Remember back when the American establishment admired missionaries? No you do not, because that was 1901 and you were not born yet.
I say this because I’ve been re-reading Barbara Kingsolver’s The Poisonwood Bible for a faculty/student book club I am in. It’s a clever novel, but I am finding it more annoying than the first time I read it about fifteen years ago.
I’m afraid, then, that a tone of annoyance will probably run through this post. I apologize to all of you for this, except to those former students (this for you, Brian Faehnrich, if you are reading this) who said they enjoyed times when I ranted in class.
(Sigh. I really shouldn’t do that. Rants often reinforce stereotypes, which is the main problem addressed in this post. We humans are a messy lot, aren’t we?)
Kingsolver’s novel tells the story of a missionary family (parents and four daughters) in the Congo in 1960. The missionary father is strict, stubborn, uncaring, narrow-minded, obtuse, controlling and tragic. The first time I read it, I was willing to let this go as a story about an outlier — every group has their disturbed individuals, after all.
I was too charitable. This time through, I see the novel as a critique of a patriarchal system that encompasses families, religion and politics. Men dominate these systems in the novel and that creates all sorts of problems for everyone they interact with.
And it is all too simplistic. Patriarchy is a complicated and problematic feature of many societies, but I’d like to leave that aside for now to draw attention to Kingsolver’s understanding of missionaries. She seems to have picked up these perceptions from the American establishment. None of the twenty-eight books that she lists as sources effectively address missionaries or evangelicals, with the exception of a book written by David Livingstone in 1872 and Chinua Achebe’s Things Fall Apart. So it seems Kingsolver is basing her understanding of missionaries on the assumptions of her culture. Granted, I am sure she ran into missionaries and a few evangelicals when she lived in the Congo, but of course, real-life missionaries apparently ran into a few Africans when they lived in the Congo, and that didn’t always guarantee that they understood them well.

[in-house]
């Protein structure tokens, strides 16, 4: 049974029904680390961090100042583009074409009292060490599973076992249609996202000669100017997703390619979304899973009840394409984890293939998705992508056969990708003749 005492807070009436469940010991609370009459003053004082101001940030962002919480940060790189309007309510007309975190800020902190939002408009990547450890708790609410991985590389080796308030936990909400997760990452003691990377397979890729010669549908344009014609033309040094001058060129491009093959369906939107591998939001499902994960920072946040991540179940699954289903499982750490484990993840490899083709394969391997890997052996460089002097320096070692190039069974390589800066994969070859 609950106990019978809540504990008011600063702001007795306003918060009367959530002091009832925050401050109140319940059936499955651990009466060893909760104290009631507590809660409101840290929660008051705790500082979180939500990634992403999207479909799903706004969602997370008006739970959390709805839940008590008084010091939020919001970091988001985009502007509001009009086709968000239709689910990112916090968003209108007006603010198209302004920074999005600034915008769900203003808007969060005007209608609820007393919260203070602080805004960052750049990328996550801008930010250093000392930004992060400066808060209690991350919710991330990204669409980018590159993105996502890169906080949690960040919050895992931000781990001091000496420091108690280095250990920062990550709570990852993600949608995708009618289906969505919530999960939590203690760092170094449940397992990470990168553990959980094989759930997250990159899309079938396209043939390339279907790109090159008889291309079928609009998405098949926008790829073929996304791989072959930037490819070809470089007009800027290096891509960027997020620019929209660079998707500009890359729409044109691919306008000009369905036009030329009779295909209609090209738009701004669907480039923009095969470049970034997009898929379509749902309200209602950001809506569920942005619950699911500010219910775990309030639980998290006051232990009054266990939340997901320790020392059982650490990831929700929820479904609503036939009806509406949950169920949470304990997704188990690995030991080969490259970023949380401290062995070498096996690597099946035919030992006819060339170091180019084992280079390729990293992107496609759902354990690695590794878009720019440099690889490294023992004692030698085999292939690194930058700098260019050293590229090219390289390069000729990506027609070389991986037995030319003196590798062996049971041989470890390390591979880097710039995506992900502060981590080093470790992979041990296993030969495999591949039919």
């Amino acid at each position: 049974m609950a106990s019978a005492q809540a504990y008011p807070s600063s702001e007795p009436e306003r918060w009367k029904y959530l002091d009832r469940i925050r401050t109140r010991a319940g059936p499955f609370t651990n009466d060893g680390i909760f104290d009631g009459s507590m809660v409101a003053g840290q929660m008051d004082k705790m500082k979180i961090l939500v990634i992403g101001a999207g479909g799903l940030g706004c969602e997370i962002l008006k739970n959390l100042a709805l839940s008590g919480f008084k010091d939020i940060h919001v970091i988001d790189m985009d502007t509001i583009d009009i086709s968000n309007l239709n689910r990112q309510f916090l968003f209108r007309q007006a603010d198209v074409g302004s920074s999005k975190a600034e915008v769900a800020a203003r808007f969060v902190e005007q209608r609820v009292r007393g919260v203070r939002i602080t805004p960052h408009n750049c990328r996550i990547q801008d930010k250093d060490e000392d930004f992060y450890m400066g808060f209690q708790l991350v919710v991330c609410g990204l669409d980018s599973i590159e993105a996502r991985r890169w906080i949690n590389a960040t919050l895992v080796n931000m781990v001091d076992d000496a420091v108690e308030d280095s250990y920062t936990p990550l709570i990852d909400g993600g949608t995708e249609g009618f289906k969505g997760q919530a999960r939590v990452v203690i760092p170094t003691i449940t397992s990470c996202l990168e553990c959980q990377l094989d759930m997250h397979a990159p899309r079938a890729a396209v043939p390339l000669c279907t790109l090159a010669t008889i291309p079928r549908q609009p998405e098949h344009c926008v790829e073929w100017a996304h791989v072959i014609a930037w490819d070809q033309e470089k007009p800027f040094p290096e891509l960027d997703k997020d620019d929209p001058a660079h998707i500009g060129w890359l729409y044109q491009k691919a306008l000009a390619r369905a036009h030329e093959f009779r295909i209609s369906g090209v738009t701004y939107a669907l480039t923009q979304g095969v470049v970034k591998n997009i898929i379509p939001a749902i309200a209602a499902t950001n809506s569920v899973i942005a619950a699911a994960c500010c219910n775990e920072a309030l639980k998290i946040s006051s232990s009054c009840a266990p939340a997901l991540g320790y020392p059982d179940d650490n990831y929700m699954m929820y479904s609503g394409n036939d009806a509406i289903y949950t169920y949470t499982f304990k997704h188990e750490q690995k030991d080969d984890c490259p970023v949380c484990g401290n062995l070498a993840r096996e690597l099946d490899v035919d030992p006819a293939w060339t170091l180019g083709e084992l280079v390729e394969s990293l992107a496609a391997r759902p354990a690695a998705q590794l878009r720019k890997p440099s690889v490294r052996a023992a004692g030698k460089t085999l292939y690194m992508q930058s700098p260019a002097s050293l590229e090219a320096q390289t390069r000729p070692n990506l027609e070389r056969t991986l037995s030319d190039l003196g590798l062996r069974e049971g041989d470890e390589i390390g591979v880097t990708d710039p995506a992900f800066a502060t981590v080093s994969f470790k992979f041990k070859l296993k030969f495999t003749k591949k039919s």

As I mentioned, the American establishment admired missionaries in 1901. You could see changes coming in 1901. That was the year that Mark Twain published a number of pieces that accused missionaries of behaving badly. Actually, he depicted them of being hypocritical, narrow-minded imperialists.
Mark Twain: expert on Chinese culture, anthropology, and theology. Or, wait a minute…maybe he was the guy who wrote “The Adventures of Tom Sawyer”
Twain’s writings were controversial at the time, but these kinds of ideas gradually caught on in the American establishment. In 1927, the nationally known pundit, H.L. Mencken, wrote that the Chinese “see that the missionary is not only a most unpleasant theological propagandist, but also that he is the advance agent of all sorts of commercial exploiters, and even of military assassins…..If the missionaries will retire gracefully, shouting polite hosannas, well and good; if they linger, they will be heaved out. Who will blame the Chinese?” By the 1970s, social scientists were using the term “missionary position” to explain how missionaries tried to convince South Pacific Islanders the “proper” position for sexual intercourse. This was, of course, an illustration of how missionaries thoroughly impose their cultural values on others.